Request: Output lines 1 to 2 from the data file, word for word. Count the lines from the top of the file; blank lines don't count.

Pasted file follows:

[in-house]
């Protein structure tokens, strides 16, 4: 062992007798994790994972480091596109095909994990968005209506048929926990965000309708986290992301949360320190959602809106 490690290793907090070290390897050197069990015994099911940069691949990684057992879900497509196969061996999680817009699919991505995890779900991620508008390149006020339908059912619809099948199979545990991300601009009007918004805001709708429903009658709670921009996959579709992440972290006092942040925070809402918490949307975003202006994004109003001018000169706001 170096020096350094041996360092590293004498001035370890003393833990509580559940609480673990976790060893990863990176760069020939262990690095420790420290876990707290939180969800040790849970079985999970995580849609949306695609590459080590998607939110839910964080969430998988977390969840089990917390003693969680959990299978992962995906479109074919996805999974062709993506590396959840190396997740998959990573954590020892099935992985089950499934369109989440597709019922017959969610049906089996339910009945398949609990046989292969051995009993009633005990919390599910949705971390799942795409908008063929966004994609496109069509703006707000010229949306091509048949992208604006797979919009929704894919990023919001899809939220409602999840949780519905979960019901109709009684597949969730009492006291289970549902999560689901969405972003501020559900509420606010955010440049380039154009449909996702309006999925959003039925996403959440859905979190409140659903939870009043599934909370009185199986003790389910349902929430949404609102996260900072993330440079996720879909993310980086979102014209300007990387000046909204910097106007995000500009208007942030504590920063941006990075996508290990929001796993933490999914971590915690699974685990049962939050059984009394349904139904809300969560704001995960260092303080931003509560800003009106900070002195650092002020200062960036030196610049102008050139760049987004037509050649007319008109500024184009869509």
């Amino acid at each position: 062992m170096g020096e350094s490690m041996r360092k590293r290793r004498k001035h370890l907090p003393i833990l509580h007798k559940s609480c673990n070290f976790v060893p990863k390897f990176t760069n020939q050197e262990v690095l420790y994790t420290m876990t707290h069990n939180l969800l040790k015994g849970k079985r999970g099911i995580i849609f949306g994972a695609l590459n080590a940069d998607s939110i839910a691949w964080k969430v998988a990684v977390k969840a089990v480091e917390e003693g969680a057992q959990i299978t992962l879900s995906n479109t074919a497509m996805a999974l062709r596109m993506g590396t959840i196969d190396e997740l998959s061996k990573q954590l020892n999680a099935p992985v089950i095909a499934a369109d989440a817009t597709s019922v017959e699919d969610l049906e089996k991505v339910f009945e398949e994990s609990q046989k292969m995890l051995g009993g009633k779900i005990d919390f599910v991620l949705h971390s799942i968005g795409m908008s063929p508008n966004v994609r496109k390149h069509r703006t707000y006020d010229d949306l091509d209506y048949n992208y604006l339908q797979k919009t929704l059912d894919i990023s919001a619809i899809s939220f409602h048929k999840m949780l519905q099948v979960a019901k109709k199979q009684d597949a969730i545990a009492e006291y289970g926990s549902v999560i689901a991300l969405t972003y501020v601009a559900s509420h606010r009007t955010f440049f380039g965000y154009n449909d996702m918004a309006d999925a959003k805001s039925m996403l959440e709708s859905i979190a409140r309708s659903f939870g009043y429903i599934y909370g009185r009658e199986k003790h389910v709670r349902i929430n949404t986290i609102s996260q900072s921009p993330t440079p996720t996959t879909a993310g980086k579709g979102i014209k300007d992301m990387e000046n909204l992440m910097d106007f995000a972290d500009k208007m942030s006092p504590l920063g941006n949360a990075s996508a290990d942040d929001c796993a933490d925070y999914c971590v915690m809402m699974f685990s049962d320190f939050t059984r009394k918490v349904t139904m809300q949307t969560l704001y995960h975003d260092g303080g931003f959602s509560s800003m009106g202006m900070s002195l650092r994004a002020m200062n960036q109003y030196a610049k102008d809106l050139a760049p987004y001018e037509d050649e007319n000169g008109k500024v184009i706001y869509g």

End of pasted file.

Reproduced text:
[in-house]
């Protein structure tokens, strides 16, 4: 062992007798994790994972480091596109095909994990968005209506048929926990965000309708986290992301949360320190959602809106 490690290793907090070290390897050197069990015994099911940069691949990684057992879900497509196969061996999680817009699919991505995890779900991620508008390149006020339908059912619809099948199979545990991300601009009007918004805001709708429903009658709670921009996959579709992440972290006092942040925070809402918490949307975003202006994004109003001018000169706001 170096020096350094041996360092590293004498001035370890003393833990509580559940609480673990976790060893990863990176760069020939262990690095420790420290876990707290939180969800040790849970079985999970995580849609949306695609590459080590998607939110839910964080969430998988977390969840089990917390003693969680959990299978992962995906479109074919996805999974062709993506590396959840190396997740998959990573954590020892099935992985089950499934369109989440597709019922017959969610049906089996339910009945398949609990046989292969051995009993009633005990919390599910949705971390799942795409908008063929966004994609496109069509703006707000010229949306091509048949992208604006797979919009929704894919990023919001899809939220409602999840949780519905979960019901109709009684597949969730009492006291289970549902999560689901969405972003501020559900509420606010955010440049380039154009449909996702309006999925959003039925996403959440859905979190409140659903939870009043599934909370009185199986003790389910349902929430949404609102996260900072993330440079996720879909993310980086979102014209300007990387000046909204910097106007995000500009208007942030504590920063941006990075996508290990929001796993933490999914971590915690699974685990049962939050059984009394349904139904809300969560704001995960260092303080931003509560800003009106900070002195650092002020200062960036030196610049102008050139760049987004037509050649007319008109500024184009869509």